Monday, November 28, 2011

Of Birds, Cherubim and the Good Creation

On one of the lists on which I write from time to time, this message arrived this morning:

Psalm 80:1

Hear, O Shepherd of Israel, leading Joseph like a flock; *
shine forth, you that are enthroned upon the cherubim.

Cherubim are winged angels that carry prayers to God.

An osprey called my attention to this verse this morning. She cried as I passed under her perch on the power lines when I was leaving the neighborhood for a walk. She flew in front of me to perch on a house when I returned.

Like the writer, I love the psalms. Though laced with violence and hierarchical imagery, they are also the repository of some of ancient Israel’s most pastoral imagery, here quite literally. In this verse the people of Israel are compared to a sheep (don’t want to think too long on that one – sheep are often quite literally stinky and stupid) led by a shepherd. And the verse refers to cherubim who, as the writer notes, are the winged angels carrying prayers before the presence of G-d. It’s beautiful imagery emerging from lyrical wordsmithing. It’s not hard to like the psalms.

The writer’s reference to the osprey nesting atop the power lines prompted this response:

I have always seen the presence of birds as the presence of the spirit. I am always happy to encounter birds in my daily life as I see them as a good omen. I have created a small sanctuary of trees amidst a city of 2 million people so the birds have a place to rest.

On Sept. 11, 2001, air traffic was halted in the face of the emergencies in NYC, Washington and PA. I was so troubled that day that I went for a walk with my husband to try to calm myself. As we walked along the lake near my house, I was struck by how quiet it was without the noise of airplanes which fly over my neighborhood enroute to landing at either of the two airports here in Orlando.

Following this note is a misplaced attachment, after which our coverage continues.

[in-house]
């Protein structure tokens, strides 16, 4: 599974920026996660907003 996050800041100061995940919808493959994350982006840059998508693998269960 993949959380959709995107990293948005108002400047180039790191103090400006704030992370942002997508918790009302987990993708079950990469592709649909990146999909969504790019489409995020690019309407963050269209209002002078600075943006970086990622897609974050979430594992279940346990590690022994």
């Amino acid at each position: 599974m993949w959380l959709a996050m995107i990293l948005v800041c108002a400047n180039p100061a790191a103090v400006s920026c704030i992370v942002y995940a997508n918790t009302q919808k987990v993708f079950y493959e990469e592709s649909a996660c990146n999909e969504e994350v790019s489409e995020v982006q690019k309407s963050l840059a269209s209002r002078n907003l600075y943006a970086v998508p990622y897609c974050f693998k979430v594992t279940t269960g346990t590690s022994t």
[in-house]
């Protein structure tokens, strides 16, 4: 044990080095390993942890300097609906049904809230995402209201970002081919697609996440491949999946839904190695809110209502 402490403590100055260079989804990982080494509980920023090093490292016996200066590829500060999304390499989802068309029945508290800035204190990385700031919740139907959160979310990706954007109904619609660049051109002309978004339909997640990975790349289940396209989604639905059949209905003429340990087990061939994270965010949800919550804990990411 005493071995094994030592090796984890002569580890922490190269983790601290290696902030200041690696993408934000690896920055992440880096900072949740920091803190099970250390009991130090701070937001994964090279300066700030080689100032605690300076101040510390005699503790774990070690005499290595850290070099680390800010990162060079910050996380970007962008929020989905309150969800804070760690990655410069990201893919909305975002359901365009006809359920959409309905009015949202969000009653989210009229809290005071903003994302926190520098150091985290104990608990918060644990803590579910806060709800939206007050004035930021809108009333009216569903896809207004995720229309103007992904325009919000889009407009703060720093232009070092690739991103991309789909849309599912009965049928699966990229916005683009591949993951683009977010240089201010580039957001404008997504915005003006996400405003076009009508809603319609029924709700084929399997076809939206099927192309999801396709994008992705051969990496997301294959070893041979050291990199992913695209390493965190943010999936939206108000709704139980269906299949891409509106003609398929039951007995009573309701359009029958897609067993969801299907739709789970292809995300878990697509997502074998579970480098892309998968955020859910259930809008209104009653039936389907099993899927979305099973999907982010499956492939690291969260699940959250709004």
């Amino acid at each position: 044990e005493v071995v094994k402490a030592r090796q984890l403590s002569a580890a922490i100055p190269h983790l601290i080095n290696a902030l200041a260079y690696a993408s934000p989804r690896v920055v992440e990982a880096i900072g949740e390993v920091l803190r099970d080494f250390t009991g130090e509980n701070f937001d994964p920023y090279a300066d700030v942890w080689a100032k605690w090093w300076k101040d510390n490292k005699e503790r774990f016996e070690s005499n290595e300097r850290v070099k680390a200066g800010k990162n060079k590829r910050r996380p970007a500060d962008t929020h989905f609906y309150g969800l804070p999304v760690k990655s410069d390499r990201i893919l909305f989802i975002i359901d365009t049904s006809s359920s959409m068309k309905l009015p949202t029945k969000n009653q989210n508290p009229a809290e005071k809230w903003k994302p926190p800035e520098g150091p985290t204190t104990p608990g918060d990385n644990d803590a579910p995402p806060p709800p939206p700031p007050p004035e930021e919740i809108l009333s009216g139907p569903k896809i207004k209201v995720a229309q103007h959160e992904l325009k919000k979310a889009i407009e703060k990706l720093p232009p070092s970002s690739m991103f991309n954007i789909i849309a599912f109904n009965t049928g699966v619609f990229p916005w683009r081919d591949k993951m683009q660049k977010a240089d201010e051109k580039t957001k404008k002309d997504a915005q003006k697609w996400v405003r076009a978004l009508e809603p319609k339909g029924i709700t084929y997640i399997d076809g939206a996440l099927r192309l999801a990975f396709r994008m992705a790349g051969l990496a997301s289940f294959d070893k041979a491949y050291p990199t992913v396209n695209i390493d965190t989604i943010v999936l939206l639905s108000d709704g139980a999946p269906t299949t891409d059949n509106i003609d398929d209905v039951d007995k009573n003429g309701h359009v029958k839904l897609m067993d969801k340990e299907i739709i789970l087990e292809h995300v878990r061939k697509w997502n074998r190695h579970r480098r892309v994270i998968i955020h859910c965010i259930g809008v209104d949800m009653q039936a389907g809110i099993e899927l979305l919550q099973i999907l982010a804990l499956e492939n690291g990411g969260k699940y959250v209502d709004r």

The birds were singing like crazy that day, perhaps a eulogy to the thousands of their fellow creatures, human animals, who had died that day under horrible circumstances. Suddenly, it struck me that they had probably been singing all along. But I hadn’t heard them for the noise and the hustle of daily life. And what a loss to my life that had been.

I try to pay attention to the birds these days. Unlike my Protestant fellow writer, the birds do not prompt me to think of scripture. But they do remind me of the overwhelming generosity of G-d and the goodness of G-d’s creation of which we human animals are a part but only a part.

The Rev. Harry Scott Coverston, J.D., Ph.D.
Member, Florida Bar (inactive status)
Priest, Episcopal Church (Dio. of El Camino Real, CA)
Instructor: Humanities, Religion, Philosophy of Law
University of Central Florida, Orlando

 If the unexamined life is not worth living, surely an unexamined belief system, be it religious or political, is not worth holding.
Most things of value do not lend themselves to production in sound bytes. ++++++++++++++++++++++++++++++++++

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